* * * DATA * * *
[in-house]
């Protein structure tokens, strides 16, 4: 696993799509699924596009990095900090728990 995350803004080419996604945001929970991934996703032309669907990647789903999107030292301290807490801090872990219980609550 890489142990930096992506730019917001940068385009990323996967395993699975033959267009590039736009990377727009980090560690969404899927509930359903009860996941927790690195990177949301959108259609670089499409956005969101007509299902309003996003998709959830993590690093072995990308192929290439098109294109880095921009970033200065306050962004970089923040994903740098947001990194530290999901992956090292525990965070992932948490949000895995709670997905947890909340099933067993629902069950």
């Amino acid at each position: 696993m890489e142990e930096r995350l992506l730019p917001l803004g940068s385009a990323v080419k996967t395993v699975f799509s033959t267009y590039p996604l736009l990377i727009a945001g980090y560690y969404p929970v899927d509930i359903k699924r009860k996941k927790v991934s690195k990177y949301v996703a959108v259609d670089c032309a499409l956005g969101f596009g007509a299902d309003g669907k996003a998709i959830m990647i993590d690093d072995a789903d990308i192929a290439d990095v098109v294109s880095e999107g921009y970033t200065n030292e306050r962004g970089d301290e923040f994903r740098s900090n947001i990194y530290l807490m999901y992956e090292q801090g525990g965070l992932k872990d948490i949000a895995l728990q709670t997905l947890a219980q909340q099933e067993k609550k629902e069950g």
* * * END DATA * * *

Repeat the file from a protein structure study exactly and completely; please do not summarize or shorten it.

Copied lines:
[in-house]
């Protein structure tokens, strides 16, 4: 696993799509699924596009990095900090728990 995350803004080419996604945001929970991934996703032309669907990647789903999107030292301290807490801090872990219980609550 890489142990930096992506730019917001940068385009990323996967395993699975033959267009590039736009990377727009980090560690969404899927509930359903009860996941927790690195990177949301959108259609670089499409956005969101007509299902309003996003998709959830993590690093072995990308192929290439098109294109880095921009970033200065306050962004970089923040994903740098947001990194530290999901992956090292525990965070992932948490949000895995709670997905947890909340099933067993629902069950």
């Amino acid at each position: 696993m890489e142990e930096r995350l992506l730019p917001l803004g940068s385009a990323v080419k996967t395993v699975f799509s033959t267009y590039p996604l736009l990377i727009a945001g980090y560690y969404p929970v899927d509930i359903k699924r009860k996941k927790v991934s690195k990177y949301v996703a959108v259609d670089c032309a499409l956005g969101f596009g007509a299902d309003g669907k996003a998709i959830m990647i993590d690093d072995a789903d990308i192929a290439d990095v098109v294109s880095e999107g921009y970033t200065n030292e306050r962004g970089d301290e923040f994903r740098s900090n947001i990194y530290l807490m999901y992956e090292q801090g525990g965070l992932k872990d948490i949000a895995l728990q709670t997905l947890a219980q909340q099933e067993k609550k629902e069950g």